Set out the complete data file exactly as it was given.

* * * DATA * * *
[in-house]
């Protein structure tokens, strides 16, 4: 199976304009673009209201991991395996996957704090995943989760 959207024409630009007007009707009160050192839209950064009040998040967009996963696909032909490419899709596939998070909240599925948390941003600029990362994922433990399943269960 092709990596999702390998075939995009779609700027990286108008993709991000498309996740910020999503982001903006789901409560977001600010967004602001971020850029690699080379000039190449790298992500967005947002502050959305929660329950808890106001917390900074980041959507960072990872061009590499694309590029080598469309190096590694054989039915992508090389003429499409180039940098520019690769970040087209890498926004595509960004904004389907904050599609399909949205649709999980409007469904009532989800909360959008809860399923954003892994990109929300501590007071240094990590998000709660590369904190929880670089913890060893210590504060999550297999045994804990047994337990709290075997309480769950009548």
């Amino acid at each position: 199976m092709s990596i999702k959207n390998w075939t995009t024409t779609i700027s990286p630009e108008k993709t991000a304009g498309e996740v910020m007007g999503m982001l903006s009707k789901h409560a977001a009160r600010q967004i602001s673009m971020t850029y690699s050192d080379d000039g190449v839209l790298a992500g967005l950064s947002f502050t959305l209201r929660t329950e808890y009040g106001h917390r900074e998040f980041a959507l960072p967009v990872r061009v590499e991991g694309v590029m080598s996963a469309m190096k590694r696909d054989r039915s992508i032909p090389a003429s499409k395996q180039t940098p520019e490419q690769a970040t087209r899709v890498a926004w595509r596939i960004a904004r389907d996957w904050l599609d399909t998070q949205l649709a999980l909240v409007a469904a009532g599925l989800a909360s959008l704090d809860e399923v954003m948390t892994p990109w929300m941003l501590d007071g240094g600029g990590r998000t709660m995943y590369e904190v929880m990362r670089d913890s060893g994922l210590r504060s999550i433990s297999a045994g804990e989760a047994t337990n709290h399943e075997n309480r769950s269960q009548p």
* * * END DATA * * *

[in-house]
């Protein structure tokens, strides 16, 4: 199976304009673009209201991991395996996957704090995943989760 959207024409630009007007009707009160050192839209950064009040998040967009996963696909032909490419899709596939998070909240599925948390941003600029990362994922433990399943269960 092709990596999702390998075939995009779609700027990286108008993709991000498309996740910020999503982001903006789901409560977001600010967004602001971020850029690699080379000039190449790298992500967005947002502050959305929660329950808890106001917390900074980041959507960072990872061009590499694309590029080598469309190096590694054989039915992508090389003429499409180039940098520019690769970040087209890498926004595509960004904004389907904050599609399909949205649709999980409007469904009532989800909360959008809860399923954003892994990109929300501590007071240094990590998000709660590369904190929880670089913890060893210590504060999550297999045994804990047994337990709290075997309480769950009548």
């Amino acid at each position: 199976m092709s990596i999702k959207n390998w075939t995009t024409t779609i700027s990286p630009e108008k993709t991000a304009g498309e996740v910020m007007g999503m982001l903006s009707k789901h409560a977001a009160r600010q967004i602001s673009m971020t850029y690699s050192d080379d000039g190449v839209l790298a992500g967005l950064s947002f502050t959305l209201r929660t329950e808890y009040g106001h917390r900074e998040f980041a959507l960072p967009v990872r061009v590499e991991g694309v590029m080598s996963a469309m190096k590694r696909d054989r039915s992508i032909p090389a003429s499409k395996q180039t940098p520019e490419q690769a970040t087209r899709v890498a926004w595509r596939i960004a904004r389907d996957w904050l599609d399909t998070q949205l649709a999980l909240v409007a469904a009532g599925l989800a909360s959008l704090d809860e399923v954003m948390t892994p990109w929300m941003l501590d007071g240094g600029g990590r998000t709660m995943y590369e904190v929880m990362r670089d913890s060893g994922l210590r504060s999550i433990s297999a045994g804990e989760a047994t337990n709290h399943e075997n309480r769950s269960q009548p």